The Perception Gap


Back on Monday, though Ross saw no hope for the GOP in efforts to pick up black voters in 2008, he was fairly optimistic about their longer-term prospects, citing in particular this result from a recent Pew survey on racial attitudes:

A 53% majority of African Americans say that blacks who don’t get ahead are mainly responsible for their situation, while just three-in-ten say discrimination is mainly to blame. As recently as the mid-1990s, black opinion on this question tilted in the opposite direction, with a majority of African Americans saying then that discrimination is the main reason for a lack of black progress.

It’s intriguing, but also a somewhat ill-posed question in my view as it excludes a large middle ground of possibilities. I’d say, for example, that the legacy of discrimination as manifest in things like the large black-white hap in asset ownership plays a large role. What’s more telling, I think, is the persistence of giant racial gaps in perception of the existence of racist discrimination. Pew asked if blacks face discrimination in the areas of employment, housing, college admissions, and day-to-day retail and you see a huge split between the number of blacks who feel there is “frequently” or “almost always” discrimination, and the number of whites who feel this way:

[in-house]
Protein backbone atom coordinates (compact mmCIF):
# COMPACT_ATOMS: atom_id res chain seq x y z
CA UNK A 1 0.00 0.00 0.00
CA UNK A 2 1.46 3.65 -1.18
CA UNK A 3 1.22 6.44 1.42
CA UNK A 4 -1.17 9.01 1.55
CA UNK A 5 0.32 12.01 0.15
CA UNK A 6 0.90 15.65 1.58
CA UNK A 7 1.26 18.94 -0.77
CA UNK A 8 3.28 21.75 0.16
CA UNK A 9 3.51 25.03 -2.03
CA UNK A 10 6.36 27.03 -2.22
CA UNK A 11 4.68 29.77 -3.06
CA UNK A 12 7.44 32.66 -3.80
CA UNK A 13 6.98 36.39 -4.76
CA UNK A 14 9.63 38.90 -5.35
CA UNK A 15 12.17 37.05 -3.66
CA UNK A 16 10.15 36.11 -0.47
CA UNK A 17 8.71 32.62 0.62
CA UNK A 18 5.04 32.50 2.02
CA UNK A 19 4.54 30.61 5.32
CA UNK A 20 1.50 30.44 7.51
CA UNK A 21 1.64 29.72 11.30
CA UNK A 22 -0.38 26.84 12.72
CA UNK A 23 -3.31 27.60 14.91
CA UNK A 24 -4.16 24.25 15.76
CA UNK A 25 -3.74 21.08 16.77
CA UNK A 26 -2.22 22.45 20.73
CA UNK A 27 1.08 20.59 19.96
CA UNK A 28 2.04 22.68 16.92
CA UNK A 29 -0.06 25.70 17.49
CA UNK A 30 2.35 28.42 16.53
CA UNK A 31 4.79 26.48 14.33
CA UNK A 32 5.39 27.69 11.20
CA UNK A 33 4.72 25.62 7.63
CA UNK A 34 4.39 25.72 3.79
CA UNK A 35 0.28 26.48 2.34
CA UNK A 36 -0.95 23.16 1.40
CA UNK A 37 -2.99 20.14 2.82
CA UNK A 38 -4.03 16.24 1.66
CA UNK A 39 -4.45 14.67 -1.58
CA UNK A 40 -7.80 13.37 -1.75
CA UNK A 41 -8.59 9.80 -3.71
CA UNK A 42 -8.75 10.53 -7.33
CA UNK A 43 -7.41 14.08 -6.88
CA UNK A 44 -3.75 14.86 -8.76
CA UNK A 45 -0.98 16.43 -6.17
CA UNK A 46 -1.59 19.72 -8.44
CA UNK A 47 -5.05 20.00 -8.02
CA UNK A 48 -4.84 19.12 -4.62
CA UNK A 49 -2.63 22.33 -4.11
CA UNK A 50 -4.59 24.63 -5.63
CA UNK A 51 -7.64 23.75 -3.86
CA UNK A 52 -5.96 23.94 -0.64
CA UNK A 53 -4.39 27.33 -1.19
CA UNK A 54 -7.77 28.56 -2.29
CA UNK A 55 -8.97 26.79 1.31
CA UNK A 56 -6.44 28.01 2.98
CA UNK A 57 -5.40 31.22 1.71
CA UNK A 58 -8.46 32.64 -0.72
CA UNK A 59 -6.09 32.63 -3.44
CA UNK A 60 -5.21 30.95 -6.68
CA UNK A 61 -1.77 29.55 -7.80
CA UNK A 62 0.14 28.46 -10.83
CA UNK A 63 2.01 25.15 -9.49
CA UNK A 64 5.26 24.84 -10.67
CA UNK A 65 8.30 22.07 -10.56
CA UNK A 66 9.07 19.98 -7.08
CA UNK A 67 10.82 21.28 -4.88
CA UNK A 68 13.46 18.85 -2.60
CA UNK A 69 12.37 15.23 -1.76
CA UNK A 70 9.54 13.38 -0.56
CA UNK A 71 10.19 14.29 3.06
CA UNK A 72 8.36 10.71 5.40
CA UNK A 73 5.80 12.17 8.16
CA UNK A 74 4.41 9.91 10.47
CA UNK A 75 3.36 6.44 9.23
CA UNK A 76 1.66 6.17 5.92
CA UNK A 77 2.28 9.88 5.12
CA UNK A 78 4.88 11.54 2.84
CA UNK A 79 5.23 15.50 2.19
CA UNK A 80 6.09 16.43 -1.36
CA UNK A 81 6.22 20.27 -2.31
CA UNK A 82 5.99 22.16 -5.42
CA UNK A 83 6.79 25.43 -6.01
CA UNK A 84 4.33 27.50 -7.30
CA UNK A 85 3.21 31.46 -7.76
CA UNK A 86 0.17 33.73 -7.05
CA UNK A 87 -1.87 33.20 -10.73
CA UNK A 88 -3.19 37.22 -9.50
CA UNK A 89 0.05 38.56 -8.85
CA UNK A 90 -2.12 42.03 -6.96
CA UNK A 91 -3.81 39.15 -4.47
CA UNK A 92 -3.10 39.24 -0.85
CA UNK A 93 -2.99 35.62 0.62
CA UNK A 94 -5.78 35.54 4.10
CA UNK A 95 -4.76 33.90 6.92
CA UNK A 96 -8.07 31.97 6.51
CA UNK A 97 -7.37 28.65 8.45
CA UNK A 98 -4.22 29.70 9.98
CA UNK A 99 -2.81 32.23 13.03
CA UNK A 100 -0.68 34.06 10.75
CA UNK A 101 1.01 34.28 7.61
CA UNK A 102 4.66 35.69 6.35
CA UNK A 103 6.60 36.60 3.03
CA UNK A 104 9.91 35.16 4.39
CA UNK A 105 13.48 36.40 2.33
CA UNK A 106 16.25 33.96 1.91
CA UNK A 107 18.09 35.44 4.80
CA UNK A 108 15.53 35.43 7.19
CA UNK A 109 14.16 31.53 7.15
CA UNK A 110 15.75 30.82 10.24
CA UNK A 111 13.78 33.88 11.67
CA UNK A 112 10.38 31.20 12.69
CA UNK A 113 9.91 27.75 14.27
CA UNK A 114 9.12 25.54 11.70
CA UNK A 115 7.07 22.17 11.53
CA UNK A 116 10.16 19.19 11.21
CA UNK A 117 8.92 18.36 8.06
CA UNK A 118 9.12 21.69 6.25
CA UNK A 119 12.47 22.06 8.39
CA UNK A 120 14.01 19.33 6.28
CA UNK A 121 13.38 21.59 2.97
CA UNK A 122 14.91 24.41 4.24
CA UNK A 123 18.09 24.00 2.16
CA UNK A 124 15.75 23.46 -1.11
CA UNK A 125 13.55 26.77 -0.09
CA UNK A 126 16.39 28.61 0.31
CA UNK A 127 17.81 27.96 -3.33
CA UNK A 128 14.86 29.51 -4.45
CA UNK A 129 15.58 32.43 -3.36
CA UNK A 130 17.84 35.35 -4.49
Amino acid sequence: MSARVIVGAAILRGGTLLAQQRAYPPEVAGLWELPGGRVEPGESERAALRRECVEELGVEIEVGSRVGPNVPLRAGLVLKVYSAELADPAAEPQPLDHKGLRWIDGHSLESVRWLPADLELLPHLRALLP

In short, though relatively few blacks see racist discrimination as “mainly responsible” for the condition of “blacks who don’t get ahead,” most African-Americans think African-Americans get discriminated against a lot. Adding the numbers up presents an even starker image:


Blacks see an America where there’s pervasive discrimination. Most whites, by contrast, hardly see any discrimination at all. People who feel like they’re the victims of frequent discrimination in many walks of life are going to be drawn toward political leaders who seem to share their concerns and show some inclination to do something about it. Democratic Party politicians are good at doing that. Republican Party politicians, almost all of whom are white people who’ve spent their entire careers securing the votes of other white people and then caucusing with all-white groups of colleagues, are really, really bad at it.